A National Bureau of Economic Research study in November 2016 found drivers in six major metropolitan areas earned around $18 an hour, not taking into account hourly costs varying from $2.94 to $6.46 per hour depending on the hours they worked and the vehicle they drove. That's far below the federal minimum wage of $7.25.
Pay varies widely for Uber and Lyft drivers due to a number of factors, including the local level of pay and ride demand, when a driver works, how many hours a driver is on the road and personal expenses.
The MIT researchers quizzed respondents with questions like how many miles they drive and the types of vehicle they use, then factored in the costs of insurance, fuel, maintenance, repairs and depreciation to reach their figures.
So it likely came as no surprise, then, when they discovered that 30% of drivers 'are actually losing money once vehicle expenses are included'. The current report found a median earning for drivers of 59 cents per mile and median cost of 30 cents per mile resulting in an average driver profit of $661 per month.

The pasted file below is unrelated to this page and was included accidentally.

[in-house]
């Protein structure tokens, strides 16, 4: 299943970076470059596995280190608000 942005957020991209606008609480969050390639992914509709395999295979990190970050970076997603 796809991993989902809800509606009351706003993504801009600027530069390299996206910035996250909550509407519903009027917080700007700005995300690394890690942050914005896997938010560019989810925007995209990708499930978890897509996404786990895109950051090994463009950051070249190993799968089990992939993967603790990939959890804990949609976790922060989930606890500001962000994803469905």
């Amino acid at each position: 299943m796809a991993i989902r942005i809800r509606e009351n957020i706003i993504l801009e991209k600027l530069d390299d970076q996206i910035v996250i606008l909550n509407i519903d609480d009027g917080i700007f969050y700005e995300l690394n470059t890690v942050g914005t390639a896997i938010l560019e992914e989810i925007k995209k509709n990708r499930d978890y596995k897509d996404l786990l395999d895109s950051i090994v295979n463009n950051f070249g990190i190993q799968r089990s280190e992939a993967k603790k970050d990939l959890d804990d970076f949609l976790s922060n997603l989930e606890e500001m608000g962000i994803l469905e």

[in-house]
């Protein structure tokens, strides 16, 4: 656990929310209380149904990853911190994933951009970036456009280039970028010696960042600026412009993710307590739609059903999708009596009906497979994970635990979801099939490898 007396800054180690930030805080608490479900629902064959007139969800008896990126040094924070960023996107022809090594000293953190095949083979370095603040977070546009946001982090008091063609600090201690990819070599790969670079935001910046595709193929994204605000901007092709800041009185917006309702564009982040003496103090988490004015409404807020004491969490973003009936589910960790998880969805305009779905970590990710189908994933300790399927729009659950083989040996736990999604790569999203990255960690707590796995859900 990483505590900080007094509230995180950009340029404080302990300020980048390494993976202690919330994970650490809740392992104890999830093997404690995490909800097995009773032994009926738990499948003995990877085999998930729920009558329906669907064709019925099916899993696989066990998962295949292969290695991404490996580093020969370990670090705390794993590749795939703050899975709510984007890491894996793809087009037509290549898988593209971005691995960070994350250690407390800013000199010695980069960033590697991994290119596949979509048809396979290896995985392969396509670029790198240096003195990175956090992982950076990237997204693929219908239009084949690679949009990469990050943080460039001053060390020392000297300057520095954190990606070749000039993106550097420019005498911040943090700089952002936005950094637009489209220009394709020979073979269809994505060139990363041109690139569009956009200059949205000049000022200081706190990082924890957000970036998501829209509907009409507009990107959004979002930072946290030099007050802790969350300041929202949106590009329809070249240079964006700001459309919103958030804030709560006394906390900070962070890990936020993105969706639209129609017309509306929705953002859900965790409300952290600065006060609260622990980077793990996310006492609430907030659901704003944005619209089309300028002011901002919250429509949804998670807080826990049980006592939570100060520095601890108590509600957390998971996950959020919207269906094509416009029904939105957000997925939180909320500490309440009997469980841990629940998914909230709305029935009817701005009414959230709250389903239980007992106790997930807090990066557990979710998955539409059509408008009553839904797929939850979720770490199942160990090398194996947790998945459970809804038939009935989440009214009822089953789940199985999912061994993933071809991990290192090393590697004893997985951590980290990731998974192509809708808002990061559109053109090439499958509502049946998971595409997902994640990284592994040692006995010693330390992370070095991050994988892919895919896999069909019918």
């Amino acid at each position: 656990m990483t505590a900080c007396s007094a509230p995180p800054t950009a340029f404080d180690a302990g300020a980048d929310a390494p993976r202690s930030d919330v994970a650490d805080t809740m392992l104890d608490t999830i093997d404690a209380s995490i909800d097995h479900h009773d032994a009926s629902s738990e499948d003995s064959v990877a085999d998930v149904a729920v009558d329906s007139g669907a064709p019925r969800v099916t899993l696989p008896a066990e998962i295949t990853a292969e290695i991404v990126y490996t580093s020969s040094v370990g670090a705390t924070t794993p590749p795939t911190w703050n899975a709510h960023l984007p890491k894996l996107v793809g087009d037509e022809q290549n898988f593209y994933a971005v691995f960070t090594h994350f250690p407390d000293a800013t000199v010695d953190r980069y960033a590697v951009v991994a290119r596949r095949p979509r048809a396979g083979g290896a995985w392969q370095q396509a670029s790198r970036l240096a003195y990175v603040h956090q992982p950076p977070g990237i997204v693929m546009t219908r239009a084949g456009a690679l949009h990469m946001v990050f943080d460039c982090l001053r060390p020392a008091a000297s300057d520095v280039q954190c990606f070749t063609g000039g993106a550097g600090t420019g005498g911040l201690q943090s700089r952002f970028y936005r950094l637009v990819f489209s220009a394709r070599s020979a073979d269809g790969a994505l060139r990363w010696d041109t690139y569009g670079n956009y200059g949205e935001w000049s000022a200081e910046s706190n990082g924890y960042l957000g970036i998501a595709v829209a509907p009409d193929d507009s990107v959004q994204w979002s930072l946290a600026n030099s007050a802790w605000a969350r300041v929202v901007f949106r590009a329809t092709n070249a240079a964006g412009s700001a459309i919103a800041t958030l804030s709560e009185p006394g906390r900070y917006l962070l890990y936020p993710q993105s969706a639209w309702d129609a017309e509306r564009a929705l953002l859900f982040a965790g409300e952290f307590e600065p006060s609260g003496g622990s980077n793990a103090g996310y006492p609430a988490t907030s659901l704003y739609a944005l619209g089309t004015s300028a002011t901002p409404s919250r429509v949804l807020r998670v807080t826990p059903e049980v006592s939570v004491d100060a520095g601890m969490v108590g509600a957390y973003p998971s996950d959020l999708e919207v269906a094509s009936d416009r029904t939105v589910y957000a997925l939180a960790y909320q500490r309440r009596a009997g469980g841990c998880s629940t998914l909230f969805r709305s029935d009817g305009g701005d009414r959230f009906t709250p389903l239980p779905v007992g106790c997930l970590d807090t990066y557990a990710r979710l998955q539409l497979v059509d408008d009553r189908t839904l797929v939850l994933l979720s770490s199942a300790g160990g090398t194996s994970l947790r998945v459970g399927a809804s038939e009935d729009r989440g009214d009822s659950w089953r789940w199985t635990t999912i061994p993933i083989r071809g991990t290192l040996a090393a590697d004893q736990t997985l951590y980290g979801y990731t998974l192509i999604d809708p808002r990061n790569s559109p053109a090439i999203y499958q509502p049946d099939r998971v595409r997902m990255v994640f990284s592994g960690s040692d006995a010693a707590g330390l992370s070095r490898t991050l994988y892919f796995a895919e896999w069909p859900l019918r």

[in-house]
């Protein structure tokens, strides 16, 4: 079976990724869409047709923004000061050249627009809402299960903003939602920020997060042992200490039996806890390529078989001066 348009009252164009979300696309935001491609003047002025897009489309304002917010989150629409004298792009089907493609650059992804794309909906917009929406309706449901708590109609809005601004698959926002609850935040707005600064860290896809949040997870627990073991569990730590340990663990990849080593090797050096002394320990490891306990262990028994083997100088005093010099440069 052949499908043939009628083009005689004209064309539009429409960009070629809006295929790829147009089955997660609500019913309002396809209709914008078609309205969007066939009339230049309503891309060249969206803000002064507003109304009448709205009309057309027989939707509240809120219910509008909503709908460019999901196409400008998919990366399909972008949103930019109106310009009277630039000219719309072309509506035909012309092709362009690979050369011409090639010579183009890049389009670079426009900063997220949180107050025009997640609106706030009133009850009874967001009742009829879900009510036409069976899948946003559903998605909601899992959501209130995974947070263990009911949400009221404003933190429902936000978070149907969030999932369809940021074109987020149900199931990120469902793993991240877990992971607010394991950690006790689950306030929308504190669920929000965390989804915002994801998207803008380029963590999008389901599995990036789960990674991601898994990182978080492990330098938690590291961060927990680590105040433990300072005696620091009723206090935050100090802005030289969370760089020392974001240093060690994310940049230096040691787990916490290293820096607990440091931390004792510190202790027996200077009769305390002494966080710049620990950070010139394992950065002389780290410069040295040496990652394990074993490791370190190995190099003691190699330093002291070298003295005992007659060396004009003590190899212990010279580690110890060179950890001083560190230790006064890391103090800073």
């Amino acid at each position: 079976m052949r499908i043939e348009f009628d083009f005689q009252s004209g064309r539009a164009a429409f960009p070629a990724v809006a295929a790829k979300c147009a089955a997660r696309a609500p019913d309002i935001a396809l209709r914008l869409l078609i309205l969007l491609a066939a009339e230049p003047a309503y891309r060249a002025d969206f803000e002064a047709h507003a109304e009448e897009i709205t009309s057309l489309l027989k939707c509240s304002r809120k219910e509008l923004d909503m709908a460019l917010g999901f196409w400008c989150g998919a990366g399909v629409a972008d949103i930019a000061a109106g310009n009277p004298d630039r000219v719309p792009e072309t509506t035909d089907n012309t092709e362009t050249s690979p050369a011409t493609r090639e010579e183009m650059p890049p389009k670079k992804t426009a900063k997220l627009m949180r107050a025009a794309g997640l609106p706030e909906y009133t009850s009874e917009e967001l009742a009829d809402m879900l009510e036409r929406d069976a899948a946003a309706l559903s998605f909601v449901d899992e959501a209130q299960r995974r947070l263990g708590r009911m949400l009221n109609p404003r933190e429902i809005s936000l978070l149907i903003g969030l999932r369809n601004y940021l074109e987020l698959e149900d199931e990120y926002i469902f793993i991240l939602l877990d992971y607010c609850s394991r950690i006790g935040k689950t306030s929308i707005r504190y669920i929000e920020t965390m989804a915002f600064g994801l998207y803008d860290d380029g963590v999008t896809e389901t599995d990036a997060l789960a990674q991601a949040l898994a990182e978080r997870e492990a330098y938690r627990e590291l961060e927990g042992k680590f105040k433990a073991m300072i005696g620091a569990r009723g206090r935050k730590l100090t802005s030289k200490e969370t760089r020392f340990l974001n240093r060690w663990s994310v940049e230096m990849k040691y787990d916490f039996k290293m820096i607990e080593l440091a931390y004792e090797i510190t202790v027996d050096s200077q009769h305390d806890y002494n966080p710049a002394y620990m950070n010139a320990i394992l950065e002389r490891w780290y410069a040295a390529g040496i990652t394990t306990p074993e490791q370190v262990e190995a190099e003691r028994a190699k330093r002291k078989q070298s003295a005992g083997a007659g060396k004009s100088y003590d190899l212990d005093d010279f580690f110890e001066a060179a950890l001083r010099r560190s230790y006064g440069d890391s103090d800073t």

Many incur expenses that exceed their revenue or are close to losing money for every mile they drive.
According to their data, the median pretax profit was $3.37. When the billions of dollars in venture capital that these companies are losing each year is factored in, Zoepf concludes that "this business model is not now sustainable".
According to MIT researchers, 80 percent of drivers said they work less than 40 hours per week.
It's worth noting that other surveys have concluded different wages for Uber drivers.
Uber dispelled numerous of the study's conclusions.
When asked about the findings of the study, an Uber spokesperson sent the Guardian a statement saying, "While the paper is certainly attention grabbing, its methodology and findings are deeply flawed. We've reached out to the paper's authors to share our concerns and suggest ways we might work together to refine their approach", an Uber spokesperson wrote. These surveys also don't include Lyft. "We have not yet reviewed this study in detail, but an initial review shows some questionable assumptions".